Skip to content

Historically Blue Florida Counties are Turning More Red

A critical factor in South Florida elections has always been which party’s voters are most motivated to turn up at the polls.

SOUTH FLORIDA — Florida Republicans are connecting with more people in Palm Beach, Broward, and Miami-Dade Counties as the region struggles with high inflation, a recession, and illegal immigration.

As reported in The Florida Standard, a growing number of counties are flipping from blue to red, and registered Republicans now outnumber Democratic voters statewide. In August’s primary, Miami-Dade’s school board flipped to a conservative majority with the help of endorsements by Governor Ron DeSantis.


Today, in Palm Beach, seven candidates met with voters at a forum, including U.S. Rep. Lois Frankel (D), Dan Franzese (R), and Florida Rep. Mike Caruso (R).

Voters heard from county officials about new election laws in Florida, and ballot measures, including three statewide constitutional amendments placed on the ballot by the Florida Legislature.

The event was organized by the Palm Beach Civic Association, a seventy-eight-year-old nonprofit on the island of Palm Beach, the third-wealthiest zip code in the nation. “I’m concerned about the recession,” said Jean, a resident of the island. “Some say it will be worse than 2008,” she told The Florida Standard.

Several candidates, including Franzese and Caruso, spoke about the importance of this year’s midterm election. Caruso said he’s happy with the state Legislature’s progress this past session but noted that more work needs to be done.

“I want to create minimum standards for school safety – not just for public schools, but for all schools: private schools, parochial schools, Jewish schools – they all deserve school safety, and they deserve to have the state protect them because they are all Floridians,” he said.


Voters in Broward, the most democratic party in the state, are suffering from high inflation along with the rest of the country. A critical factor in South Florida elections has always been which party’s voters are most motivated to turn up at the polls.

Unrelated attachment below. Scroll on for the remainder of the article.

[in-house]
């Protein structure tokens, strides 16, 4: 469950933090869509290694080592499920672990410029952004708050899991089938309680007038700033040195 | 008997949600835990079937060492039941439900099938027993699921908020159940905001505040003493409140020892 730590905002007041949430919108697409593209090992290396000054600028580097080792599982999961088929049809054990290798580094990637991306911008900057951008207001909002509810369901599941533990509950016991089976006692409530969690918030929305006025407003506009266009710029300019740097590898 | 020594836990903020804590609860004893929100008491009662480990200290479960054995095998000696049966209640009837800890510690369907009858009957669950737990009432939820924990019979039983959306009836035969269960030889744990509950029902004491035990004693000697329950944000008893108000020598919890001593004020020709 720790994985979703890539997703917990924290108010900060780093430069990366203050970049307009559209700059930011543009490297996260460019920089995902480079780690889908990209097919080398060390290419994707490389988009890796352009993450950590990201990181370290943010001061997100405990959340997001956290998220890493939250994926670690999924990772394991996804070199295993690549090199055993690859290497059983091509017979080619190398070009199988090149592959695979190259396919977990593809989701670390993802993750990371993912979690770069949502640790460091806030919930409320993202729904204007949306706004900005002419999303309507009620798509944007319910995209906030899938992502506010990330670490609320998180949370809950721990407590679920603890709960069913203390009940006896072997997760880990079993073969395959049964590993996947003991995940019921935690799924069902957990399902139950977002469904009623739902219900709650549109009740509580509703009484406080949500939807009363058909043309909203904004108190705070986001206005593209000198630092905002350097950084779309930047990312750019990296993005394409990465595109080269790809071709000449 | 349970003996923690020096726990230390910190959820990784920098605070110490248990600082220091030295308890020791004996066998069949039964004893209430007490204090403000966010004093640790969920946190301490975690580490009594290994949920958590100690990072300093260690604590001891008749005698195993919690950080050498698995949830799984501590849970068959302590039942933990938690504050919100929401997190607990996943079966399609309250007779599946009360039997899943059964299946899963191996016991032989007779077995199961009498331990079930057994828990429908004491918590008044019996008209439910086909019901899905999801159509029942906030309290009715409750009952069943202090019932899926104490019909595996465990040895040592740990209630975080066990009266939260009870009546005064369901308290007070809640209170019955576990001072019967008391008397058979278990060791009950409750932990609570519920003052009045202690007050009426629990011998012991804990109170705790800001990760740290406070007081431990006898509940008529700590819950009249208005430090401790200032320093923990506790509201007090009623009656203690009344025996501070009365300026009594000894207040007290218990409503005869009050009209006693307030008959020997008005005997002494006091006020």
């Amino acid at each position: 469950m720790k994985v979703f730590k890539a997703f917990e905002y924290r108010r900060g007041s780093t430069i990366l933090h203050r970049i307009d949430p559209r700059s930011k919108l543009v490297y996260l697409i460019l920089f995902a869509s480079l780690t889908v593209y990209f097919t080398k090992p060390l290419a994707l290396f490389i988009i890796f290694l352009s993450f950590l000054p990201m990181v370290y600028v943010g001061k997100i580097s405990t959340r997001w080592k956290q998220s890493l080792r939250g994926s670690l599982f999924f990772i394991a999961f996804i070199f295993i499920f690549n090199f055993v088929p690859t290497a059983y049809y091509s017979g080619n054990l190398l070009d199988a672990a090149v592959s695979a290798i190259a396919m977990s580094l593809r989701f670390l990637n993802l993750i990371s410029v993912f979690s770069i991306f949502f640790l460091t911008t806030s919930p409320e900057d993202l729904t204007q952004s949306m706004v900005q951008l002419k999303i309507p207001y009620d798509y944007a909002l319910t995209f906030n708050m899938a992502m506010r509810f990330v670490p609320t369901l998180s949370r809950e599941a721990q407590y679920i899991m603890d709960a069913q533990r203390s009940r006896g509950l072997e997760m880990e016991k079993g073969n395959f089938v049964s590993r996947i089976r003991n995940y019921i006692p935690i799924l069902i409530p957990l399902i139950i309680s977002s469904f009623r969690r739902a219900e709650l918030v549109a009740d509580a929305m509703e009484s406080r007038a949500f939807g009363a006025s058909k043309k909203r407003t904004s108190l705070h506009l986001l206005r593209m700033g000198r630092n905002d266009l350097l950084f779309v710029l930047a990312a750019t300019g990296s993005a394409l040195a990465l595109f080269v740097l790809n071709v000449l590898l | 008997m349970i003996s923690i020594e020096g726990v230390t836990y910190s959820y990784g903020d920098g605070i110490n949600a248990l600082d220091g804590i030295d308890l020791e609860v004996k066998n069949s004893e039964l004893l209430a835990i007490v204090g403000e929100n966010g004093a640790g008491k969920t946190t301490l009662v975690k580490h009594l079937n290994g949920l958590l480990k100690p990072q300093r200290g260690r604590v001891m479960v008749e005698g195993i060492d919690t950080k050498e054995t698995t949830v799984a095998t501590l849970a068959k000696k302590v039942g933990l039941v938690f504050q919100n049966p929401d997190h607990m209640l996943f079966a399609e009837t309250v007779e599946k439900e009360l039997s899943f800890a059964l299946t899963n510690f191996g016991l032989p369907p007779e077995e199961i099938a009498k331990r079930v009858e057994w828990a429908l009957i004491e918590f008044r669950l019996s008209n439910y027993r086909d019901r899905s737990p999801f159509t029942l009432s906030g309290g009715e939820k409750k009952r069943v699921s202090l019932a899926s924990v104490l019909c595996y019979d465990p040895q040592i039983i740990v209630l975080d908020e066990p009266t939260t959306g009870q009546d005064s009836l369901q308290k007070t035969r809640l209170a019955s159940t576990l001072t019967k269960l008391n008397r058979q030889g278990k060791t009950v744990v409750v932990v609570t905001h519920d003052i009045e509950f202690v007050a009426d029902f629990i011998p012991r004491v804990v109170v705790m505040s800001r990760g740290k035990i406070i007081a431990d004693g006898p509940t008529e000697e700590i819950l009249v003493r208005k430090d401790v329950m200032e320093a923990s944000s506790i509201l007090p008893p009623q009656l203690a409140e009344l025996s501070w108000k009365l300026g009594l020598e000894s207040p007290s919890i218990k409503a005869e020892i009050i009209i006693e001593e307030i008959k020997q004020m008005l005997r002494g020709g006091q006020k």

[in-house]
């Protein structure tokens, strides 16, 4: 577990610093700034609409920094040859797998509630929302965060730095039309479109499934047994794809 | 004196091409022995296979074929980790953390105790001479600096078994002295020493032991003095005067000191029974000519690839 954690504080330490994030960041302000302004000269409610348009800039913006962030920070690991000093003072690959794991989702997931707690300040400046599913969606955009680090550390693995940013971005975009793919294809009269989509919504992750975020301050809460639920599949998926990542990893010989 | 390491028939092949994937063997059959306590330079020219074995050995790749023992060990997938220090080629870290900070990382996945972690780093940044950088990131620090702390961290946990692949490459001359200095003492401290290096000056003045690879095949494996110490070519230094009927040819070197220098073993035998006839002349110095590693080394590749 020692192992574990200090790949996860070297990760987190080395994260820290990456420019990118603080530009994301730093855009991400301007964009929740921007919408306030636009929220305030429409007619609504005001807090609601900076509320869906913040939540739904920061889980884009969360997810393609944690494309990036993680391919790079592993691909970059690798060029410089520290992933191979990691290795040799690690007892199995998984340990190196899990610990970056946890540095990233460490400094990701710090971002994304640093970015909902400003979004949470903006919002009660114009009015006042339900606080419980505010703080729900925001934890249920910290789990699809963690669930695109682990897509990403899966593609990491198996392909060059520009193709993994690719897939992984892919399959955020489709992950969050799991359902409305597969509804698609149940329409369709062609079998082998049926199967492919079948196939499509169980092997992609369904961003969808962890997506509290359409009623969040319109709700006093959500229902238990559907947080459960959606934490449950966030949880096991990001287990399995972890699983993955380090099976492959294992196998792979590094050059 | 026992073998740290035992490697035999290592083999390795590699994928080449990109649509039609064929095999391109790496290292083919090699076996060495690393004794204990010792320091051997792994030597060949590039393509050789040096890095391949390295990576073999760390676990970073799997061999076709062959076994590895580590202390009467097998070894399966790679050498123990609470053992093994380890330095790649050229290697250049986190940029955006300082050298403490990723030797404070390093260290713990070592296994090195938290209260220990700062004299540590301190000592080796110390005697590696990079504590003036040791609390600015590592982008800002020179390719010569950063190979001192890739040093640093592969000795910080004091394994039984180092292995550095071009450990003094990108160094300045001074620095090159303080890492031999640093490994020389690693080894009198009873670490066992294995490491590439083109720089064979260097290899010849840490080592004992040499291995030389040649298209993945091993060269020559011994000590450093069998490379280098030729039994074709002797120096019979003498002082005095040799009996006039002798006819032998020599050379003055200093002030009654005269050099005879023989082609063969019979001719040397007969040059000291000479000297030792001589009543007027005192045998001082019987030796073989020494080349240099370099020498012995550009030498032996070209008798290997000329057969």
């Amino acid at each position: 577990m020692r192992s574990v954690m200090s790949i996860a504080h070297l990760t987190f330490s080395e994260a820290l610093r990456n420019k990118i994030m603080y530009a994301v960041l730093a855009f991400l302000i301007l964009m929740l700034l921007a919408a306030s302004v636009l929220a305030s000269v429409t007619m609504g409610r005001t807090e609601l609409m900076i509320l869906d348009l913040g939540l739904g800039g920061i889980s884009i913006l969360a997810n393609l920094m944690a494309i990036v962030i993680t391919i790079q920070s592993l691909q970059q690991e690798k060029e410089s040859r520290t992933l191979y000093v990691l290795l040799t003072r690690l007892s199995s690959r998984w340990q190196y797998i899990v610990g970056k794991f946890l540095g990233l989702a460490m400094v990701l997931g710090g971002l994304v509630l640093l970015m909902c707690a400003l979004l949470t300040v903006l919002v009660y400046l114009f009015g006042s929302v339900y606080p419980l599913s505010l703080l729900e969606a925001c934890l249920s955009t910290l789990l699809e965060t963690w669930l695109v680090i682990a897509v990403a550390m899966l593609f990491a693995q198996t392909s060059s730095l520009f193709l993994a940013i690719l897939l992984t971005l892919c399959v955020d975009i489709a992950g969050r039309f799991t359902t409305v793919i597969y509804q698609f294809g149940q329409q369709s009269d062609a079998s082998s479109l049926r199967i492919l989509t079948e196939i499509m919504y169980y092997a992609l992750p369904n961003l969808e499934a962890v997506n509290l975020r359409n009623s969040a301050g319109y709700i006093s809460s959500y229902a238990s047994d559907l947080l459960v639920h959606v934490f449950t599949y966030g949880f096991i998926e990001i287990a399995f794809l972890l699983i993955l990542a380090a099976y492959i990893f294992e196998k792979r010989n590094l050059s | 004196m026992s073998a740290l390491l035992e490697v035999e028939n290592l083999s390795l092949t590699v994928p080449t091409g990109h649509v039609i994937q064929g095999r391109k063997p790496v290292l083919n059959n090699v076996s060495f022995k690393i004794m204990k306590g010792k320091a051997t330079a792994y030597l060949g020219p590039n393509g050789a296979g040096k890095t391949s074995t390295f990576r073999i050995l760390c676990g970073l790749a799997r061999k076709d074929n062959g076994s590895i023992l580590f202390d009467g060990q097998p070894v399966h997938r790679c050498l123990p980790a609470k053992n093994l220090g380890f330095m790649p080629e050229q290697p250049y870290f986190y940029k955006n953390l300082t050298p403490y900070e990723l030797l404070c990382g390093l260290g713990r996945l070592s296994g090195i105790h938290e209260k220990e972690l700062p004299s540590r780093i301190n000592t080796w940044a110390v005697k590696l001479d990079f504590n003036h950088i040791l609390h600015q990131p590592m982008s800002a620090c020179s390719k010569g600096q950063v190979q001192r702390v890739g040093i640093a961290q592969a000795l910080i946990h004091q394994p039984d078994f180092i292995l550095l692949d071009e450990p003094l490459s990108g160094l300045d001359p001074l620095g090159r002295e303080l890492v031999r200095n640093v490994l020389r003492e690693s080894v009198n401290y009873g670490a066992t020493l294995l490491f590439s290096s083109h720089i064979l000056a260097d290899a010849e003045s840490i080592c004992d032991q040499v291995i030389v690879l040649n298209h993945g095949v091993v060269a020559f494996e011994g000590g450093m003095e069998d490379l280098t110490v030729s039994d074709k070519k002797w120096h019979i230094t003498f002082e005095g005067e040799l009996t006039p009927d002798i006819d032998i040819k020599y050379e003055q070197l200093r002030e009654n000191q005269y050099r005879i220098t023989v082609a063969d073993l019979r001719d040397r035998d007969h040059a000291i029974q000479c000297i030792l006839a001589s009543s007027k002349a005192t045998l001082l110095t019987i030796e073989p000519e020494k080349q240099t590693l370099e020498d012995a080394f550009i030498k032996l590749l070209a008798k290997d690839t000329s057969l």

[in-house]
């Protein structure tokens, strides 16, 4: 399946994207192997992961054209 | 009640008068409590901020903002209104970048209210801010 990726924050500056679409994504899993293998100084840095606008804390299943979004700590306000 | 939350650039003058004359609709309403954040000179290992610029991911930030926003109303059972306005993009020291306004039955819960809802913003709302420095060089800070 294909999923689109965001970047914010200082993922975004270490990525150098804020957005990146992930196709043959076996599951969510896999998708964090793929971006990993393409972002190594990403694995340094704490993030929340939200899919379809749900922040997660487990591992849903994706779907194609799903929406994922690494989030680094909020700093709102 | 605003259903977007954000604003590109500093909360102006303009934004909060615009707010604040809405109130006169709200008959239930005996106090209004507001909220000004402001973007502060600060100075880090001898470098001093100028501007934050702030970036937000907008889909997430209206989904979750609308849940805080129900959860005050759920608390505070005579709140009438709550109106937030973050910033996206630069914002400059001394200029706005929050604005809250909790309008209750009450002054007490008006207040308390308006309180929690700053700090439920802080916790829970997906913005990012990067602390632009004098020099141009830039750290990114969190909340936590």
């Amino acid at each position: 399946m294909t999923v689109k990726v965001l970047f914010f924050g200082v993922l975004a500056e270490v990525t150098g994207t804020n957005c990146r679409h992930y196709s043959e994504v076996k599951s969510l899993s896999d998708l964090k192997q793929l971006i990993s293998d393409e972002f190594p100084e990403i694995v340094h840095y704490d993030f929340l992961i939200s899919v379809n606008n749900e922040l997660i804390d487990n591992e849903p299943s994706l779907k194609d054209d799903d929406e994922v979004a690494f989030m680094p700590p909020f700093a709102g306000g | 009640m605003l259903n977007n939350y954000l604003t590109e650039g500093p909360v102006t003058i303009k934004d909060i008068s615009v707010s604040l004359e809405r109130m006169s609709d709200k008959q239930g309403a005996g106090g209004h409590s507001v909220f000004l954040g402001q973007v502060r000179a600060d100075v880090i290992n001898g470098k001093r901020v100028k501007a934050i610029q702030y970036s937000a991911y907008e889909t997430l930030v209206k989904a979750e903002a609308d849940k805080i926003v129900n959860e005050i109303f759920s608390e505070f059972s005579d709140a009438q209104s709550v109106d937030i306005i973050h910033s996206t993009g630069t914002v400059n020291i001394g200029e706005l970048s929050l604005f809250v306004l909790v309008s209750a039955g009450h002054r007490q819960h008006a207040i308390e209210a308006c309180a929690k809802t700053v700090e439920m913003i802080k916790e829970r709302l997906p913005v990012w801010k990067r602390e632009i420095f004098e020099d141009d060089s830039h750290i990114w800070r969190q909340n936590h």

State Rep. Chip LaMarca, the Republican incumbent in House District 93, won the last election in what became the most expensive State House election in 2018. In a campaign ad, his wife Eileen said, “when he’s not busy working hard for our community, Chip’s been helping families and businesses recover from coronavirus, and he got higher teacher pay and funding for school safety. Trust me, Chip will do whatever it takes to keep Broward safe and clean.”

Many of Broward’s upscale communities included in the district are more interested in historic inflation and the economy than social or cultural issues. Consequently, voter enthusiasm and energized Republicans may determine the election’s outcome as Democrats struggle to justify massive spending in Washington.


On Tuesday, U.S. Representatives Mario Díaz-Balart, Carlos Giménez, and María Elvira Salazar joined Senator Rick Scott and Lt. Governor Jeanette Nuñez in Doral for a public rally to encourage Miami-Dade residents to get out and vote.

The event is part of the Republican National Committee’s “Take Back Our Country Tour.” Held at a Hispanic Community Center, the event is a final push to bring a strong voter turnout on Election Day. With just three weeks left before the Midterm election, Miami-Dade’s early voting will open on Monday, October 24.

“In the Hispanic community, we know what socialism means – misery, exile, and death: for our children and for our future generations,” said Salazar to her constituents. “We are all in the same fight with the same values and principles.”


The 27th District has flipped back and forth over the past election cycles. In 2020, Salazar beat Democrat incumbent Donna Shalala by nearly 3 points. In 2018 Shalala surpassed Salazar by close to six points. Most projection sources, including FiveThirtyEight and Cook Political, show the race in Salazar’s favor.

Salazar has a much larger base than Taddeo, and according to Cook Political, the undecided voters are focused on the economy, inflation, and national security - issues that should benefit Salazar.